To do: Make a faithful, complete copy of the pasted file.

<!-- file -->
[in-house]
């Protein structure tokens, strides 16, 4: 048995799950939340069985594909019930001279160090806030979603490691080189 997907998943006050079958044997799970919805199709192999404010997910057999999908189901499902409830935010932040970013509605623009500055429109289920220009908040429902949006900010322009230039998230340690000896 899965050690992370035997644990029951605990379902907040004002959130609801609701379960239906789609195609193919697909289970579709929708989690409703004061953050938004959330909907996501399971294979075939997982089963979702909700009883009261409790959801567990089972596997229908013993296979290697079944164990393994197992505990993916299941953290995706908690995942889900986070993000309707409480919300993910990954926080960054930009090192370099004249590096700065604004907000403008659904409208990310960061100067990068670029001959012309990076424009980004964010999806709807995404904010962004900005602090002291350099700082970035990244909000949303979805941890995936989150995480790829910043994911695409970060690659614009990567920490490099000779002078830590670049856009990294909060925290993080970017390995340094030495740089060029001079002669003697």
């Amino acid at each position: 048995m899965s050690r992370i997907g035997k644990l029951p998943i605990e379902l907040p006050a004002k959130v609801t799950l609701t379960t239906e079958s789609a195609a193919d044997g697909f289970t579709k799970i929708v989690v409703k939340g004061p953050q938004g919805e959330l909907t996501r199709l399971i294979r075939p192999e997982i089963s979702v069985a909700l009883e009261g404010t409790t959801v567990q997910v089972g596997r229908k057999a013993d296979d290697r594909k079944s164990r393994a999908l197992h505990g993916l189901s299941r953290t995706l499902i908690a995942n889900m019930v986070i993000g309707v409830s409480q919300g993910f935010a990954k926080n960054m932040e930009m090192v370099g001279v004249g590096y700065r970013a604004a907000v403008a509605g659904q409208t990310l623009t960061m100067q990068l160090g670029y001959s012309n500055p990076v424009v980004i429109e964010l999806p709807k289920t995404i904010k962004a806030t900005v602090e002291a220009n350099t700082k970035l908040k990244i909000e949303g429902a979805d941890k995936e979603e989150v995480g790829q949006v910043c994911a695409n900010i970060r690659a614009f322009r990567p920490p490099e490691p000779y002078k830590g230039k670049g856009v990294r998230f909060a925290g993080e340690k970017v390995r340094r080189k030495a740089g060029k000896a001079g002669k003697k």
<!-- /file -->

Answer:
[in-house]
């Protein structure tokens, strides 16, 4: 048995799950939340069985594909019930001279160090806030979603490691080189 997907998943006050079958044997799970919805199709192999404010997910057999999908189901499902409830935010932040970013509605623009500055429109289920220009908040429902949006900010322009230039998230340690000896 899965050690992370035997644990029951605990379902907040004002959130609801609701379960239906789609195609193919697909289970579709929708989690409703004061953050938004959330909907996501399971294979075939997982089963979702909700009883009261409790959801567990089972596997229908013993296979290697079944164990393994197992505990993916299941953290995706908690995942889900986070993000309707409480919300993910990954926080960054930009090192370099004249590096700065604004907000403008659904409208990310960061100067990068670029001959012309990076424009980004964010999806709807995404904010962004900005602090002291350099700082970035990244909000949303979805941890995936989150995480790829910043994911695409970060690659614009990567920490490099000779002078830590670049856009990294909060925290993080970017390995340094030495740089060029001079002669003697």
């Amino acid at each position: 048995m899965s050690r992370i997907g035997k644990l029951p998943i605990e379902l907040p006050a004002k959130v609801t799950l609701t379960t239906e079958s789609a195609a193919d044997g697909f289970t579709k799970i929708v989690v409703k939340g004061p953050q938004g919805e959330l909907t996501r199709l399971i294979r075939p192999e997982i089963s979702v069985a909700l009883e009261g404010t409790t959801v567990q997910v089972g596997r229908k057999a013993d296979d290697r594909k079944s164990r393994a999908l197992h505990g993916l189901s299941r953290t995706l499902i908690a995942n889900m019930v986070i993000g309707v409830s409480q919300g993910f935010a990954k926080n960054m932040e930009m090192v370099g001279v004249g590096y700065r970013a604004a907000v403008a509605g659904q409208t990310l623009t960061m100067q990068l160090g670029y001959s012309n500055p990076v424009v980004i429109e964010l999806p709807k289920t995404i904010k962004a806030t900005v602090e002291a220009n350099t700082k970035l908040k990244i909000e949303g429902a979805d941890k995936e979603e989150v995480g790829q949006v910043c994911a695409n900010i970060r690659a614009f322009r990567p920490p490099e490691p000779y002078k830590g230039k670049g856009v990294r998230f909060a925290g993080e340690k970017v390995r340094r080189k030495a740089g060029k000896a001079g002669k003697k």